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For Black College Students, AUC Was Their Safe Space. Now That’s Threatened, Too.

After threats of violence against HBCUs nationwide, undergrads at local campuses speak up about the emotional and mental toll.

Spelman College entrance
Students at Spelman and the Atlanta University Center are concerned for their safety amidst a string of bomb threats at 13 historically black colleges and universities nationwide. (Raymond Boyd/Getty Images)

When Mikayla Sharrieff got her acceptance letter from Spelman College two years ago, she was extremely emotional. “I just remember feeling so proud to call myself a Spelmanite,” she said. “I even cried because I felt like all of my hard work paid off.”

The junior engineering major chose Spelman because she wanted to experience the sisterhood and security of being around other Black scholars. 

“Like many HBCU students, I, myself, view our campuses as safe spaces for achieving excellence and being your pure, authentic selves,” she said. “I wanted to be surrounded with people who look like me who also want to make an impact on the world.”

Sharrieff’s hope turned to anxiety when she, along with her fellow classmates, received an email in the early morning hours of Feb. 1, about a bomb threat. The Washington, D.C., native said she was afraid. 

Spelman was one of three HBCUs in Georgia that received the threat; the other two were Albany State University and Fort Valley State University. Students of the Atlanta University Center who spoke to Capital B Atlanta said they have concerns about their safety amidst ongoing threats nationwide. It was the second bomb threat for Spelman in a month. 

Spelman is the latest in a growing list of HBCU campuses nationwide to receive bomb threats in the days leading up to Black History Month.

At least 12 HBCUs were subjects of the threats, with none yielding any credible evidence of a bomb on Feb. 1. Several schools temporarily canceled classes, but according to Sharrieff, Spelman was not one of them. 

In a statement sent to faculty, staff, and students Tuesday, Spelman President Mary Schmidt Campbell called the threats, “despicable” and “designed to make us feel fearful and vulnerable.”

The statement also confirmed that law enforcement did not find any explosives on campus, and a joint investigation between campus police, the Georgia Bureau of Investigations, and the FBI is underway. Campbell also stated that Atlanta city government officials have agreed to increase the frequency of police patrol at the AUC.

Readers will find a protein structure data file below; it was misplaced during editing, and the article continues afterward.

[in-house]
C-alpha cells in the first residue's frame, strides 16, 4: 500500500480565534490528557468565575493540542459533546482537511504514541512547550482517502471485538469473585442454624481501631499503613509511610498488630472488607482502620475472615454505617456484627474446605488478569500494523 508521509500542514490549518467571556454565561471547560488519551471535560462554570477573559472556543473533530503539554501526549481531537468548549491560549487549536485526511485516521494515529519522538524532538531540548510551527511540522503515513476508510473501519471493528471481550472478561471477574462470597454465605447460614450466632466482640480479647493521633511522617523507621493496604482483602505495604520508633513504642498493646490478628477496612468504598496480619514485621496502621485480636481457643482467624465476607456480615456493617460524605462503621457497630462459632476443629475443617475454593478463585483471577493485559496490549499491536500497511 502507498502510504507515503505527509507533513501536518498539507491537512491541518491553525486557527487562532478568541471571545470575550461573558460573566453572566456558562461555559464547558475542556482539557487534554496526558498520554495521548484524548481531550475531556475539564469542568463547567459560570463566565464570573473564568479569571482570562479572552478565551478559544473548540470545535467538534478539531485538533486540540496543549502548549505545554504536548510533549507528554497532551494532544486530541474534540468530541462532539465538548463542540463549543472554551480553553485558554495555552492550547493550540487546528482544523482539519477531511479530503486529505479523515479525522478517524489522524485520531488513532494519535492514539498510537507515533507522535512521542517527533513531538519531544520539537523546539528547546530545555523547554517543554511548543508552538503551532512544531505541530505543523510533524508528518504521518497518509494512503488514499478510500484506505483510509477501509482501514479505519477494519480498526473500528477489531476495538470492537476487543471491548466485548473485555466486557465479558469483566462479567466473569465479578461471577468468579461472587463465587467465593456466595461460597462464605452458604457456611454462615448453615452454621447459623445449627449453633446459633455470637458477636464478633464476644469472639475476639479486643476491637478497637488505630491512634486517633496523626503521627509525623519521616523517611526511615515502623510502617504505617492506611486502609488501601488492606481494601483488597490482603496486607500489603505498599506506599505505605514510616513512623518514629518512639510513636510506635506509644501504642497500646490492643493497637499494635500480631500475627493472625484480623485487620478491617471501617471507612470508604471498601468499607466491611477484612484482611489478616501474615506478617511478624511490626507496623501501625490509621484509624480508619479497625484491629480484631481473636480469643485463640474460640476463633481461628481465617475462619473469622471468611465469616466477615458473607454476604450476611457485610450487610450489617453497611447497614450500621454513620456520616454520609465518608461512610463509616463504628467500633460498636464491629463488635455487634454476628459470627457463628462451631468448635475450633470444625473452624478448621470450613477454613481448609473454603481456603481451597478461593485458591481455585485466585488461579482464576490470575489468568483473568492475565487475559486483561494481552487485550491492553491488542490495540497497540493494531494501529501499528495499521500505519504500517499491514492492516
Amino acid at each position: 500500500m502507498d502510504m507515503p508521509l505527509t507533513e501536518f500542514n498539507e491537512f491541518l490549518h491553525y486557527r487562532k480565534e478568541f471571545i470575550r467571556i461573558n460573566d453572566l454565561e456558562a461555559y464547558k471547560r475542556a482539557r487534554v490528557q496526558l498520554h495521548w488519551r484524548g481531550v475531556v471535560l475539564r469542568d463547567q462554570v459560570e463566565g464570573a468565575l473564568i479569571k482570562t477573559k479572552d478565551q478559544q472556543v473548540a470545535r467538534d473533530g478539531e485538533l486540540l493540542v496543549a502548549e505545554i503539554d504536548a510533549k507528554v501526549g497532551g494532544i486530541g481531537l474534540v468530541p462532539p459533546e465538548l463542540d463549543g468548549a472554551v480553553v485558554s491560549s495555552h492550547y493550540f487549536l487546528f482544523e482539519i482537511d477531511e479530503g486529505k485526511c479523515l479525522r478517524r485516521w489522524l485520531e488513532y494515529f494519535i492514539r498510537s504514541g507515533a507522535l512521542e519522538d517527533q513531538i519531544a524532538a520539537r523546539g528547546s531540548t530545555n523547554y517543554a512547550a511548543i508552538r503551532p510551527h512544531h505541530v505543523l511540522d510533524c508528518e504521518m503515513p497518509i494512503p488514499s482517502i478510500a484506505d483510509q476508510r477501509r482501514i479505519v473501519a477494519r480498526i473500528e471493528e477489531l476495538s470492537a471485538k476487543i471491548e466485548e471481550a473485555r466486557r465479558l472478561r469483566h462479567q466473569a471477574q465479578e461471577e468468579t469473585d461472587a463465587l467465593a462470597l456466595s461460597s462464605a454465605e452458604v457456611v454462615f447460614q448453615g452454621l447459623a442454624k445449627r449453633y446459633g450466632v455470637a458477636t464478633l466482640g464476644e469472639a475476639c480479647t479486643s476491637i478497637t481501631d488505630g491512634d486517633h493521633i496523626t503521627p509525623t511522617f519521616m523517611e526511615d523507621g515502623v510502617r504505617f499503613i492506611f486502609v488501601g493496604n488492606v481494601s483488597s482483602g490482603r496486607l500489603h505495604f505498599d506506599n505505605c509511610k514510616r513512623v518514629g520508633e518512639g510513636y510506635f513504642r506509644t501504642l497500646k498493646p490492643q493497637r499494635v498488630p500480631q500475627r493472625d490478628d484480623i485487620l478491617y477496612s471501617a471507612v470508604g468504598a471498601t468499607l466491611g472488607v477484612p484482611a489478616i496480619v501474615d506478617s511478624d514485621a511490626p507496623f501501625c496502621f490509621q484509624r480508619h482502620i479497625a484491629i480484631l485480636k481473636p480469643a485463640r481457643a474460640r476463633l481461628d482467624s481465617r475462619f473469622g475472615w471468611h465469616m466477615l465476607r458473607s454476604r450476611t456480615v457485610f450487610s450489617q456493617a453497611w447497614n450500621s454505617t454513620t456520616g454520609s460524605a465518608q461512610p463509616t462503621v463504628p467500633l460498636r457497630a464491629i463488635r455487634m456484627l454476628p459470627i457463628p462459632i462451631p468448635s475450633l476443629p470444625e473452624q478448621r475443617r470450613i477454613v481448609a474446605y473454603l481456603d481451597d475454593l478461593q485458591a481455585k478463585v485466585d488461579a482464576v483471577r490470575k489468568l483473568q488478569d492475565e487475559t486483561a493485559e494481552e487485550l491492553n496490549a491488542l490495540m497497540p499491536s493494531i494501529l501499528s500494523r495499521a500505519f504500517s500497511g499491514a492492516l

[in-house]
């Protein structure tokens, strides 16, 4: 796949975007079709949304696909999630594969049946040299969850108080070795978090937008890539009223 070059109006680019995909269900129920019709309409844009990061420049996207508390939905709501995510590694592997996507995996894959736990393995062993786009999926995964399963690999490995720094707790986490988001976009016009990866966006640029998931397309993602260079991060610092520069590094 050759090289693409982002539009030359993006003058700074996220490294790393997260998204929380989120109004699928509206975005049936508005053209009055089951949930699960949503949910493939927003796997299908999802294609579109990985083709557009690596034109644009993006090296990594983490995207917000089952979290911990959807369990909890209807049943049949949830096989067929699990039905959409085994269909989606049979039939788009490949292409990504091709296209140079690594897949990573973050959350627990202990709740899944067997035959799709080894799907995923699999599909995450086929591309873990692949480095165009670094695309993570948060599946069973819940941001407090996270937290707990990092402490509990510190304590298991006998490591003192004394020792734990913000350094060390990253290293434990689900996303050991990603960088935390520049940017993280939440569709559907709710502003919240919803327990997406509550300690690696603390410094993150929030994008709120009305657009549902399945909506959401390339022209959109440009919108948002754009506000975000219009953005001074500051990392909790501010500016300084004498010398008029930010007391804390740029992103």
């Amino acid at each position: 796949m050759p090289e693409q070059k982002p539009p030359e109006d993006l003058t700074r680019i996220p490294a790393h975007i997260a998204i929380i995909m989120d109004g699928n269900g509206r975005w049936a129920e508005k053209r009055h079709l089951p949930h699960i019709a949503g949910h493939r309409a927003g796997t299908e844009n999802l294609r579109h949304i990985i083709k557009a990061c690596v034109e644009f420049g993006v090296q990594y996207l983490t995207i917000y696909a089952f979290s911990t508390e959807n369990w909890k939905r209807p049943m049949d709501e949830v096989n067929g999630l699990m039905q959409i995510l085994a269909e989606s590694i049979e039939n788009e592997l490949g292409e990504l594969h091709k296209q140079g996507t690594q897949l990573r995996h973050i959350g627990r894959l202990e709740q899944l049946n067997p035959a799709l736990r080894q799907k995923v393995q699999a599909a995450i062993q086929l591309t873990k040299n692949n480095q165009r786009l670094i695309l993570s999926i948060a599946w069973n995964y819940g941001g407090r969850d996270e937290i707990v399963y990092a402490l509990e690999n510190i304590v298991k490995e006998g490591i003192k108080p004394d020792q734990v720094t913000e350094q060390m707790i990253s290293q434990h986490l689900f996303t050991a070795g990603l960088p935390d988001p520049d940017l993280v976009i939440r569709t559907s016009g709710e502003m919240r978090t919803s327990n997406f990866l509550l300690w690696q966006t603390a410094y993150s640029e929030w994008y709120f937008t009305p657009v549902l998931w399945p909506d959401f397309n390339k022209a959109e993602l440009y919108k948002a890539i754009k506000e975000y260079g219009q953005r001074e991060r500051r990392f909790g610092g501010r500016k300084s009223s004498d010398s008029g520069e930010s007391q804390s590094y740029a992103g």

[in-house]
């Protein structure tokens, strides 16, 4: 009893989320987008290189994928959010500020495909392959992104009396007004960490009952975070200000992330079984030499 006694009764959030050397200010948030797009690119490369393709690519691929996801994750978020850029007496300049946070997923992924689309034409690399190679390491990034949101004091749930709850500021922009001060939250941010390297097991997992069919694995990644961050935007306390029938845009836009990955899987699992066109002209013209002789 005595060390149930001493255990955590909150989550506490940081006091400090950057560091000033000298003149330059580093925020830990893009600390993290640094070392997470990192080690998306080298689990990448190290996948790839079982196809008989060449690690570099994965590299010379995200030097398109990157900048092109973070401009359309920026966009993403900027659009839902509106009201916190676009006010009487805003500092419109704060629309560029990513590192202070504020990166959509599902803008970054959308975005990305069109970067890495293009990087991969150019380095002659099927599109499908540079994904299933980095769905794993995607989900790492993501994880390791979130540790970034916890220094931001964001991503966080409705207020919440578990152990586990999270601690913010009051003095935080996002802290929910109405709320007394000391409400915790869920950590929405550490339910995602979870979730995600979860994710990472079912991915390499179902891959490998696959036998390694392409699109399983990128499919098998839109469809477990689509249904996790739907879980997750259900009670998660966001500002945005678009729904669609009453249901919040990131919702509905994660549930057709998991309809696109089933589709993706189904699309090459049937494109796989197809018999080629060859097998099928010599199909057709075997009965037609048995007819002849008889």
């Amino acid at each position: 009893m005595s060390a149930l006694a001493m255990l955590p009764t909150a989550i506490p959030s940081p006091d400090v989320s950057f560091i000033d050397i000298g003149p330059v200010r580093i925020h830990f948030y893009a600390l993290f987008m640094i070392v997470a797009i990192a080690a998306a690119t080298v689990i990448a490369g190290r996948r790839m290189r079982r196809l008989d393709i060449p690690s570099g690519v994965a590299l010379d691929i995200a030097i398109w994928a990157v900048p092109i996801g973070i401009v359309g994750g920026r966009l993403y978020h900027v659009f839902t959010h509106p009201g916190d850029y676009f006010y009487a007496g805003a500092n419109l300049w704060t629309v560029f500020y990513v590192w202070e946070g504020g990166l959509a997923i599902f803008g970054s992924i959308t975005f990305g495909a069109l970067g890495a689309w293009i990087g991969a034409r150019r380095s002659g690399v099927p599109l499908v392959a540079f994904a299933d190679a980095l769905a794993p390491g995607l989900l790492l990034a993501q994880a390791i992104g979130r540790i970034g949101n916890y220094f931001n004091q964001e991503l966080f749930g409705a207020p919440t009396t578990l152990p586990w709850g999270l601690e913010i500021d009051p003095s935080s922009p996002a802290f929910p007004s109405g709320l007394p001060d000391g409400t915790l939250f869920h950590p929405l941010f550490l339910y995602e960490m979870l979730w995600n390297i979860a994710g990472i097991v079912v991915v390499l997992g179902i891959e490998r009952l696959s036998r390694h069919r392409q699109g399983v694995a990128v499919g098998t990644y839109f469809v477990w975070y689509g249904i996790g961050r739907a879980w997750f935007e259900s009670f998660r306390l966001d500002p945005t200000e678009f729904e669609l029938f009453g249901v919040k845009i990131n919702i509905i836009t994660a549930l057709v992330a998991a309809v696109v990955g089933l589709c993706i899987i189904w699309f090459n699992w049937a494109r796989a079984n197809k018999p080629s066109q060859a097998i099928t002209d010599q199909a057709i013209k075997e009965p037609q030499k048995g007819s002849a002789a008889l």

Still, the threats have left the student community on edge. 

“Honestly, it’s pretty scary knowing that someone would want to cause harm to our community,” Sharrieff said, adding that whoever is targeting the school underestimates the resolve of the students. 

Schuyler Dennis II, a junior majoring in finance at Morehouse College, said he was shocked when he received news about the bomb threats. 

“It was just weird because we usually get some notification when anything happens in the AUC,” Dennis said. “It definitely hits home because I was on my way to campus to meet a friend when I found out. I honestly think I am safe, but with this recent bomb threat, I’m not so certain anymore.”

Woomy Michel, a junior majoring in mathematics at Clark Atlanta University, echoed Dennis’ concern, saying that students did not receive any formal communication about the situation at Spelman. Typically, safety notifications regarding any of the three AUC campuses are sent to all students, but that didn’t happen. 

Michel has concerns about her safety at the AUC following the threats, and doesn’t think that more police on campus will solve the problem. “I’d honestly love to just have more transparency from the university because some decisions being made about adding more police are concerning,” she said. 

Spelman Student Government Association President Jillian Jackson and Vice President Grace Hall released a statement indicating they will not allow outside forces to instill fear in their communities. 

“We support our peers and encourage them to do what they deem safest, whether that is attending in-person classes or communicating with their professors regarding an intended absence,” they said in the statement. “After these last two years of uncertainty as college students, we now have a renewed understanding of what it means to support each other while dealing with threatening outside sources.” 

As for Dennis, he’s not surprised by the threats. 

“This isn’t anything new that we are experiencing,” he said. “We need to be more prepared for these threats because there is a chance one day that it will be more than just an empty threat. We are still in America.”